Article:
We also made an extended visit to the Saint John Firefighters Museum. Although this was done mainly to reward our son for indulging us on this long walk, my husband and I enjoyed it, as well. The building had been a working firehouse for many years and now features a display of firefighter equipment used through the years.

Across the street from the Saint John Firefighters Museum is the beautiful King’s Square. This is a lovely park with several monuments to the city’s past, as well as plenty of benches to take in the stunning gardens and gazebo.

 

 

Market Square and Old City Market

These two landmarks happen to be along the Loyalist Trail, yet their proximity to the cruise ship terminal make them very popular attractions worthy of a separate section.

 

Market Square was originally built as warehouses for trade goods arriving by ship, and today is the home of restaurants, offices, and a museum. On our last visit, we enjoyed a superb lunch at Grannan’s (seafood crepe, lobster roll, fish and chips). We also stopped at the New Brunswick Museum Shop to purchase a few books for our travel library. Visitors familiar with Boston’s Quincy Market and Faneuil Hall will find many similarities.

 

 

Just outside Market Square is an important monument honoring the city’s history—the landing site of the first Loyalists in May 1783.

 

 

The Old City Market, which is connected to Market Square via covered walkway, houses many vendor stands at which one can buy anything from produce to fish to crafts. Also available is seaweed gum (dulse), a local delicacy. The ceiling of the building resembles a ship’s hull. Another entrance to the Old City Market is located near King’s Square. I always enjoy visiting the Market, even if I have yet to try dulse.

 

 

Reversing Falls Rapids

Although the extreme tidal conditions of Saint John are a main reason for tourists to visit, we have caught only a glimpse of them. Our stop here was part of a larger excursion, yet was still a highlight. After a quick gaze at the Saint John River, we watched a film that described this phenomenon. It was then up to a viewing platform, where we lucked out with the tidal conditions and watched as more courageous folks on a different tour rode the rapids on jet boats.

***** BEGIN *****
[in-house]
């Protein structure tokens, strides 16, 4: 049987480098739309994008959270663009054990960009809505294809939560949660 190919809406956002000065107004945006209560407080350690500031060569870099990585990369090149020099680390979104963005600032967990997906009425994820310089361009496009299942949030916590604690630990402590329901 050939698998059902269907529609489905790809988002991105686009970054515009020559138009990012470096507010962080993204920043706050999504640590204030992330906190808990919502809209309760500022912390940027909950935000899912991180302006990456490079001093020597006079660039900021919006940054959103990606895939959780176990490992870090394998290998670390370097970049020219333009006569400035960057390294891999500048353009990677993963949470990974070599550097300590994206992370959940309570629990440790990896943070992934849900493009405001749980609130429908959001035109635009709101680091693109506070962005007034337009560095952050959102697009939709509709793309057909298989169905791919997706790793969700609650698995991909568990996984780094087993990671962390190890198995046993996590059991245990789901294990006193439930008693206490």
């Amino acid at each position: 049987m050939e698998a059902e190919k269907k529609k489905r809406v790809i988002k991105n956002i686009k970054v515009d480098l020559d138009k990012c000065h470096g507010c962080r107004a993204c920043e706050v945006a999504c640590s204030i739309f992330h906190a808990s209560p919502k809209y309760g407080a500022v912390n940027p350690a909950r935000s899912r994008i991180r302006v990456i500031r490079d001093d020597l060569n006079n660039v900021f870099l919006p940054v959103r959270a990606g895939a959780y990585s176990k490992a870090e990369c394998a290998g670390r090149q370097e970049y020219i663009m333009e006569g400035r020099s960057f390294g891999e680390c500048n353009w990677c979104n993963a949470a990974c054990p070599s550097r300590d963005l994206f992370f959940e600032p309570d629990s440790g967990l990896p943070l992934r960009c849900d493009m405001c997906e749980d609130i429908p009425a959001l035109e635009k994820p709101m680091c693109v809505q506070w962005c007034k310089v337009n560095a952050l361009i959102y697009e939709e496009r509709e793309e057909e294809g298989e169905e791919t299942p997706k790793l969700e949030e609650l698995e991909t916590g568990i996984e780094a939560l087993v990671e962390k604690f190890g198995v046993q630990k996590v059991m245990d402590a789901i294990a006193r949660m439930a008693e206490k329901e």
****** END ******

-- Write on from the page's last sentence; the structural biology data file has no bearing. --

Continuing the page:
Cherry Brook Zoo

Although I have seldom seen this tour offered, I include it as it was a highlight of one of our past trips. Our family loves to visit zoos, and have done so in many cities, including Amsterdam and Dublin. This enjoyment of began on a cruise in 2001, during a cruise-sponsored shore excursion to Saint John’s Cherry Brook Zoo. The zoo specializes in rare and endangered species, and its Vanished Kingdom was most poignant, featuring life-sized models of animals that have become extinct over the past few centuries. The exhibit came about as many children who visited the zoo thought that only dinosaurs were extinct, so the zookeepers saw the need to illustrate that extinction has claimed—and continues to claim—many other species. We found this a wonderful excursion for the family, including our then-seven-year-old.

 

Closing Thoughts

It is obvious from this narrative that Saint John is a personal favorite. Next time—and there will be a next time—we hope to turn our attention to the Bay of Fundy. While we won’t be among those braving the rapids, we will certainly venture beyond the city, possibly visiting the town of St. Martins on the Fundy Shoreline (including a stop at the Sea Caves) and/or the resort town of St. Andrews-by-the-Sea. Even after three visits, we have yet to see all of what the Saint John area has to offer, although we have seen a great deal of the city and some of the surrounding area.